Preserve, keepe and defend.” Indeed, so completely confident were they as to the anticipated event, that not only were passports made out for the Queen's messengers, who were to be the bearers of the joyful intelligence, but despatches were also prepared for the English ambassadors abroad, and letters for the continental sovereigns, announcing the fact of her Majesty's safe delivery.

These documents were signed by the King and Queen “Given under our signet at our house of Hampton Court," the date being left in blank to be filled in afterwards, and the word fil left unfinished, so that by the after addition of s or of le it would serve for a boy or a girl. One of these singular letters however-namely, the one which was to be sent to Cardinal Pole—was more decidedly worded, and went so far as to settle the sex of the expected baby, informing him in express terms “that God had been pleased, amongst his other benefits, to add the gladding of us with the happy delivery of a Prince.

These curious evidences of the infatuation of the royal confidence may still be seen in the Record Office. At length, on the last day of the month, the glorious hour in which should be brought forth the hope of England and of the Catholic world was declared to have arrived. Messengers

were despatched in advance to announce the happy event in London, where the news was received with the ringing of bells, the singing of the “Te Deum” in several churches, the preaching of thanksgiving sermons, and the lighting of bonfires. Indeed one devout priest went so far, in his religious enthusiasm, as to describe the very appearance of the child—“how fair, how beautiful and great a prince it was, as the like had not been seen.”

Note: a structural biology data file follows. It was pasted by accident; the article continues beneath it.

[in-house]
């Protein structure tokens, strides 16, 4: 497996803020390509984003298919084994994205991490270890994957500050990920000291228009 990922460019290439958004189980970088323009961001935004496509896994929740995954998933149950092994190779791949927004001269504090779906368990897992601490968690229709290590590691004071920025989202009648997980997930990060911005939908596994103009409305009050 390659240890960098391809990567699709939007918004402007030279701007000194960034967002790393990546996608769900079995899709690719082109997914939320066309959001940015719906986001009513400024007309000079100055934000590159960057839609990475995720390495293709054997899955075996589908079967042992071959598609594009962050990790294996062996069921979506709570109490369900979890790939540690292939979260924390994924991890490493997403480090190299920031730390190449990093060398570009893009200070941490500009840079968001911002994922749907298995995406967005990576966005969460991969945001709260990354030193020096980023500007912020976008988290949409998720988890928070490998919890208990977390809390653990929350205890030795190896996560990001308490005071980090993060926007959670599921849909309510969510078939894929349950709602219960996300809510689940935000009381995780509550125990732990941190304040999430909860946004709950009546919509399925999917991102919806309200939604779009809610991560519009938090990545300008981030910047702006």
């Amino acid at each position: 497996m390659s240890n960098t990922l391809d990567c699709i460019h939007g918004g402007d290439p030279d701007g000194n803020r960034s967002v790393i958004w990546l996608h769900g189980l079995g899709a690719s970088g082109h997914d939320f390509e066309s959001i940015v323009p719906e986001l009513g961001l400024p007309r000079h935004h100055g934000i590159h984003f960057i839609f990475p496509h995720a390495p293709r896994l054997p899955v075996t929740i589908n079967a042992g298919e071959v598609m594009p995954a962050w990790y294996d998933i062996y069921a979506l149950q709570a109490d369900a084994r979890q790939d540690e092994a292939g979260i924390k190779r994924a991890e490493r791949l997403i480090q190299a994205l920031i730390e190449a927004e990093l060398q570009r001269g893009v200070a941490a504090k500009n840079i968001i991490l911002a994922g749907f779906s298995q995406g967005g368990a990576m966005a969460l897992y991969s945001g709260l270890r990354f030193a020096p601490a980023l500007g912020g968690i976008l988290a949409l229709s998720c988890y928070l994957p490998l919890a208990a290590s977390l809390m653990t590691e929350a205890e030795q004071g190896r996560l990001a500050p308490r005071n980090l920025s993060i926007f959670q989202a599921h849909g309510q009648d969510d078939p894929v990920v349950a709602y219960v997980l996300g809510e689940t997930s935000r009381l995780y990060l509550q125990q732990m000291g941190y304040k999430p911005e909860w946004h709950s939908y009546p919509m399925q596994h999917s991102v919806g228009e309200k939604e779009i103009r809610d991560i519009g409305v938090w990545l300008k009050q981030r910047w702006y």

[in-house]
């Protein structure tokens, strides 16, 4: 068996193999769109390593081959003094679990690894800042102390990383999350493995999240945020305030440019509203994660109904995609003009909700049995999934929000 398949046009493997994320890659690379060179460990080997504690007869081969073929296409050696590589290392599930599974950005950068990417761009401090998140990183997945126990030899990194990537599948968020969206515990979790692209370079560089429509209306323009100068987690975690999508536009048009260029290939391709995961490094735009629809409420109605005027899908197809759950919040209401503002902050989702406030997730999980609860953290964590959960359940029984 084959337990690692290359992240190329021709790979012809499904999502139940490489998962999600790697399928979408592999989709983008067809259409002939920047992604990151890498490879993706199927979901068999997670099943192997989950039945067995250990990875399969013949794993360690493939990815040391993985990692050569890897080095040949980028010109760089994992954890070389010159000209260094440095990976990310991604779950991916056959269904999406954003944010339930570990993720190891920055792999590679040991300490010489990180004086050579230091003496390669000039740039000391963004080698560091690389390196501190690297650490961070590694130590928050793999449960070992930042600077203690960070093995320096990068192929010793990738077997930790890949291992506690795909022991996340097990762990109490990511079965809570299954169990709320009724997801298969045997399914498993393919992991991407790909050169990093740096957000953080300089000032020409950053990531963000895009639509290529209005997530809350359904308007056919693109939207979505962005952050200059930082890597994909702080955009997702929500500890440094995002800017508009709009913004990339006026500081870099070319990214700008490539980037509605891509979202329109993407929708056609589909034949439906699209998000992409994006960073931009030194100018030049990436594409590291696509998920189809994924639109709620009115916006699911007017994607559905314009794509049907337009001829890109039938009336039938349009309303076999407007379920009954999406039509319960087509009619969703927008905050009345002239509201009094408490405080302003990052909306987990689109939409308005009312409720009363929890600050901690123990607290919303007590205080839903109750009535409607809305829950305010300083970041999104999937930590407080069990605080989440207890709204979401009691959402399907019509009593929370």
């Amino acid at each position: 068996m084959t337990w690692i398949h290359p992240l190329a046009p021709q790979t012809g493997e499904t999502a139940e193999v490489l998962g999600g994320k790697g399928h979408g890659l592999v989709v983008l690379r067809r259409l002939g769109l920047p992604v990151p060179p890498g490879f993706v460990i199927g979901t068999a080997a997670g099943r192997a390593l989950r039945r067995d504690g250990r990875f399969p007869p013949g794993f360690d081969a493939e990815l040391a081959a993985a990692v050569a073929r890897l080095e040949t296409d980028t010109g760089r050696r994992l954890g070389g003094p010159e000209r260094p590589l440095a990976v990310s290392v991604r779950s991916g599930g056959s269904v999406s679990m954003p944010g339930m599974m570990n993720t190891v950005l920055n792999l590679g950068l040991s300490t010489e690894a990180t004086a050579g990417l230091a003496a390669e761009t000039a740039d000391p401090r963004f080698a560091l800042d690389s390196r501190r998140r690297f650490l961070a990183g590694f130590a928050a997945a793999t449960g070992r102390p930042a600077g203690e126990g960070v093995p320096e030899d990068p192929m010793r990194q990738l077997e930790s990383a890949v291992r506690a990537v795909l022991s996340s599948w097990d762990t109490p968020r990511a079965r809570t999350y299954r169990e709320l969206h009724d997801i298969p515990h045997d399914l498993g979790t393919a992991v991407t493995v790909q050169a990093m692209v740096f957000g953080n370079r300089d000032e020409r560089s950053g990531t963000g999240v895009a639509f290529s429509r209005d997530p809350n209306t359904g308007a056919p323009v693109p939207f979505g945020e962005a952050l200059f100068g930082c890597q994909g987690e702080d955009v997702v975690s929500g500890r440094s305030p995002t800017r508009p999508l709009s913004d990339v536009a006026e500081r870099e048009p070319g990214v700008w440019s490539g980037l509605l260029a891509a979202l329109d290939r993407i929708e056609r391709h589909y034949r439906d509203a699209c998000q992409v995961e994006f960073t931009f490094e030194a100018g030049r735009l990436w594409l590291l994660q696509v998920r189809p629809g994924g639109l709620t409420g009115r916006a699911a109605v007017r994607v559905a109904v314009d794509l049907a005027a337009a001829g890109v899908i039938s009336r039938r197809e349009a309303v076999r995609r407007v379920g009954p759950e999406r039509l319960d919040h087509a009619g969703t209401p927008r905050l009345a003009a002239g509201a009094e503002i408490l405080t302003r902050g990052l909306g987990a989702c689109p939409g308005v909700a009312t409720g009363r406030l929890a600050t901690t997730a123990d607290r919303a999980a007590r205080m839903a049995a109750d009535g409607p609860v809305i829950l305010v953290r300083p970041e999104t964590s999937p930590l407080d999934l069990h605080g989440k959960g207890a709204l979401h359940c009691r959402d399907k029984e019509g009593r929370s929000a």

The news even crossed the Channel to Antwerp, where the great bell of the Cathedral was set ringing, salutes were fired by the vessels in the river for the actual birth, and the English mariners supplied by the Regent with a hundred crowns to drink the health of the new-born prince.

But, as Machyn observes, “the morrow after, yt was torned ordur ways, to the plesur of God.” No child had been born; and suspicion began to arise that some very considerable mistake had been made. Still Mary herself had no misgivings. So religious processions were ordered, and up and down marched the priests" through city and suburb, park and square; torches flared along Cheapside at midnight behind the Holy Sacrament, and five hundred poor men and women from the almshouses walked two and two, telling their beads on their withered fingers. Then all the boys of all the schools were set in motion, and the ushers and the masters came after them; clerks, canons, bishops, mayor, aldermen, officers of guilds. Such marching, such chanting, such praying, was never seen or heard before or since in London streets.”



It was at this juncture that Elizabeth arrived at the palace, having been sent for by the Queen, perhaps that she might be a witness of the birth, and because that event would probably terminate the political intrigues that had hitherto

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VIEW OF HAMPTON COURT PALACE FROM THE THAMES IN THE REIGN OF QUEEN MARY. (From a Drawing made by Antonius Wynegaarde, for King Philip, and now preserved in the Bodleian Library.)